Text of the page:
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Editor's Weekly Wrap-Up
By Anne Edwards
In the spirit of staying on top of the latest under bragging trend, I expect this weekly editorial to be fairly average. It is not intended to blow your mind with dazzling statistics or thoughtful philosophy but rather, to provide an anchor for the week. In our industry it is easy to lose footing on the ceaseless rollover of the latest thing. At ehotelier.com we are pleased to be able to keep you up to date with the breaking news of the industry and it is also helpful to pause for a moment and take a look at the stories that shaped the week.
Following the presale of the iPhone 5 came the realization for many hoteliers who have invested in providing iPhone docking stations for guests, that this amenity may become useless and require replacement. Apple’s New iPhone Presents Challenge for Tech-Savvy Hotels. The Lightening dock connector required for the iPhone 5 is about 20% the size of that used for previous iPhones. This is an issue for hoteliers because of the sheer number of iPhone users – the iPhone 5 sales more than doubled the iPhone 4 sales in the first 24 hours of its availability and frequent travellers are more likely to own smartphones than those who don’t travel as often.
Makes you wonder what kind of ‘support’ hoteliers are receiving from the computer industry. As major buyers of technology and providers of internet accessibility, where is the heads up that could prevent redundancy on such a large scale? There is no lack of communication between other players – Open Ways, which makes software that allows Smartphones to double as electronic hotel-room keys, said that its Mobile Key product can be used by iPhone 5 owners. In the case of the docking stations, hopefully this time guests will commiserate with hotels and not blame them.
Research suggests that producing and laundering textiles for hotels creates an energy burden second only to food – a fairly sobering fact. Crucial to hotel training procedures is making sure our staff is consistent with listening to what guests are ‘telling’ them when they rehang their towels and not, as happens, replacing them anyway. One of our contributors sent me this fascinating presentation on the world’s water supplies (PowerPoint, 2.7MBytes). You’ll be amazed.
Finally, ehotelier explored Return On Investment this week with two articles — The Staggering Costs to Hotels Managing Leads in an E-RFP Explosion and Beyond Vanity Metrics: Measuring ROI in Social Media. In the first article, Tom Costello calculates the cost of tracking leads from major e-channels and comes up with a cost figure eight to ten times more than a GM’s annual salary. In the example case of Hyatt, converted leads comprise only 6% of Hyatt’s business. Calculate then, the ROI on only 2% of these leads, however, and the cost per sale to a hotel comes out at a healthier 28-36%. Sound more worthwhile?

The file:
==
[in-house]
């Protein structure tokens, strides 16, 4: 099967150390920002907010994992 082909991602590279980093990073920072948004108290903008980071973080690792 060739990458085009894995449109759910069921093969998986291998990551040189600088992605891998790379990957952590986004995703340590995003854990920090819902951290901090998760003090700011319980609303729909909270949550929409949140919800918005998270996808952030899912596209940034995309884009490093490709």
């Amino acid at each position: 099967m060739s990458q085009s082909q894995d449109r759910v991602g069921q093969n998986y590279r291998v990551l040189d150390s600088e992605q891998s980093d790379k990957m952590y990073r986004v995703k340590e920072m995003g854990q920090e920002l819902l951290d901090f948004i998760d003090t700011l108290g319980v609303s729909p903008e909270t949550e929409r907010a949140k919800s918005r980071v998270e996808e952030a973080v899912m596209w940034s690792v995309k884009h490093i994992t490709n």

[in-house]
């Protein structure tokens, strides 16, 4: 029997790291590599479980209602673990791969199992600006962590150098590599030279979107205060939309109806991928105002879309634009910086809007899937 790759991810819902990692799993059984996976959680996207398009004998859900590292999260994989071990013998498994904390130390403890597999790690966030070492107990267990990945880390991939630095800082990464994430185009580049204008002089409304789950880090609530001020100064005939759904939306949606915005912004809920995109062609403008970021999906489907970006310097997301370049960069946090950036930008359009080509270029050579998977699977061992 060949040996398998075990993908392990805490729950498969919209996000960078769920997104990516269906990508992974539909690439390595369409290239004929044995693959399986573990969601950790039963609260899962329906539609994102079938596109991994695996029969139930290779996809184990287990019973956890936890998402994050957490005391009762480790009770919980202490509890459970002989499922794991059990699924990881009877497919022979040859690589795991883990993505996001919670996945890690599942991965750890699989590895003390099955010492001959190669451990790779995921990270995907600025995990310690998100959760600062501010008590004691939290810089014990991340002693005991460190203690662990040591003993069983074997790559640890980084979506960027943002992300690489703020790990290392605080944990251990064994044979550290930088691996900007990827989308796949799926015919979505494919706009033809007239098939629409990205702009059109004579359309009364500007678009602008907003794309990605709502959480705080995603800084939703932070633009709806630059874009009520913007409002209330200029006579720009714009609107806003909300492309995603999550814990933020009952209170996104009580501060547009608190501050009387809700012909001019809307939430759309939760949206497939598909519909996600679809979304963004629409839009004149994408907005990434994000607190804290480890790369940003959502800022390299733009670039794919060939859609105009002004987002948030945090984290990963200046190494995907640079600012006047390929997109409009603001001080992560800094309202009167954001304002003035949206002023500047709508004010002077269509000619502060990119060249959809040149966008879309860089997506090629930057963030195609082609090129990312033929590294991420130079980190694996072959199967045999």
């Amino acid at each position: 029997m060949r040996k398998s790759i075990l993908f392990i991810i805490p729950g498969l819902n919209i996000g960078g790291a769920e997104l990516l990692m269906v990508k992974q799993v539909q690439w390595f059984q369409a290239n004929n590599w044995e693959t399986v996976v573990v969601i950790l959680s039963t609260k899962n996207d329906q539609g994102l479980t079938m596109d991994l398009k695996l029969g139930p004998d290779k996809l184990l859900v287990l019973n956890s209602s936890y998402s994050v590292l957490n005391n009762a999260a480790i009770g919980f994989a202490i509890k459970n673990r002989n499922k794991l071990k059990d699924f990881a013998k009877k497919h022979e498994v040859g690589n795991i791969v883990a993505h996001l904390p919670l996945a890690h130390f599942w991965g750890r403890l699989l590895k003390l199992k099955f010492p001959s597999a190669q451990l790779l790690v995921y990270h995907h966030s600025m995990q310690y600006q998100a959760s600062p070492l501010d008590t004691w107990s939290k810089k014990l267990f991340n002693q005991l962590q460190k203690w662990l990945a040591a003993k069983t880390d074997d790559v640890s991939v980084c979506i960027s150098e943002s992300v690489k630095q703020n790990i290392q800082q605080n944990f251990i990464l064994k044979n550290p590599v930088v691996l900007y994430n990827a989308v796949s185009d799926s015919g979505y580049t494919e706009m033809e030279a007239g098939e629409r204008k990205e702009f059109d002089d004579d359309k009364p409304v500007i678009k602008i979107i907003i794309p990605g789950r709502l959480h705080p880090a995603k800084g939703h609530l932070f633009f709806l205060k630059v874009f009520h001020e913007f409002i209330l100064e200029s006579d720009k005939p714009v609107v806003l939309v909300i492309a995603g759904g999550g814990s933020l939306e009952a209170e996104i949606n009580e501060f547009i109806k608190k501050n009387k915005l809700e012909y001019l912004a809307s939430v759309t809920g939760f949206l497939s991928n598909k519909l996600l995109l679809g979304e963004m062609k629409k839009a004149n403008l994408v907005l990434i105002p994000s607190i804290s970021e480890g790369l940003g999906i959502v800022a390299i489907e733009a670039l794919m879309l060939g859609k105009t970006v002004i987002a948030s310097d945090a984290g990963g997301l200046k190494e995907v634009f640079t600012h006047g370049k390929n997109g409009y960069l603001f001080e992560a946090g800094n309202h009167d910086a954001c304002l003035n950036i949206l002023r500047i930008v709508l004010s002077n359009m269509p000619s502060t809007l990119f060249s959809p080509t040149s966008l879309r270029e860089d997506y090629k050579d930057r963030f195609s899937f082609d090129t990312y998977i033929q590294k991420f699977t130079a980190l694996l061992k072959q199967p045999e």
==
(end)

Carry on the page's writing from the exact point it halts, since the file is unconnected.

Daniel Edward Craig looked at the Return On Investment in Social Media. How do we measure significant revenue benefits to social media? Without hard metrics we have no accountability, no understanding of how social impacts business, and little idea of the strategies to pursue and the resources to dedicate. Craig puts forward that there are metrics that indicate our success, and they can be divided into Social, Review and Web Analytics. He advises hoteliers to track these metrics on a weekly basis and compile them into a report to present at monthly reviews and in the annual budget meeting.
So, that’s the weekly wrap-up for now. I hope it has given you something to think about which may translate into an action that moves you forward.
Have an enjoyable weekend,
About Anne Edwards
Anne Edwards combines her love of language, travel, and different cultures as Editor in Chief of ehotelier.com. Prior to this position, Anne lectured in Cross Cultural Studies at the Blue Mountains International Hotel Management School in Australia and currently consults to the Australian Federal Government on subjects such as Leadership and Building Productive Partnerships. Anne has travelled and worked internationally for twelve years, holding various positions in the field of education, most notably as linguistic advisor to the Crown Princess of Thailand for two years where she sampled some of the best hotels in the world. Her love for travel spans the freedom of wandering on a shoe-string budget to the finest standards of service in world-class properties. As Editor in Chief of one of the largest hotel news sites in the world, Anne has a birds-eye view of what is happening in the industry internationally.
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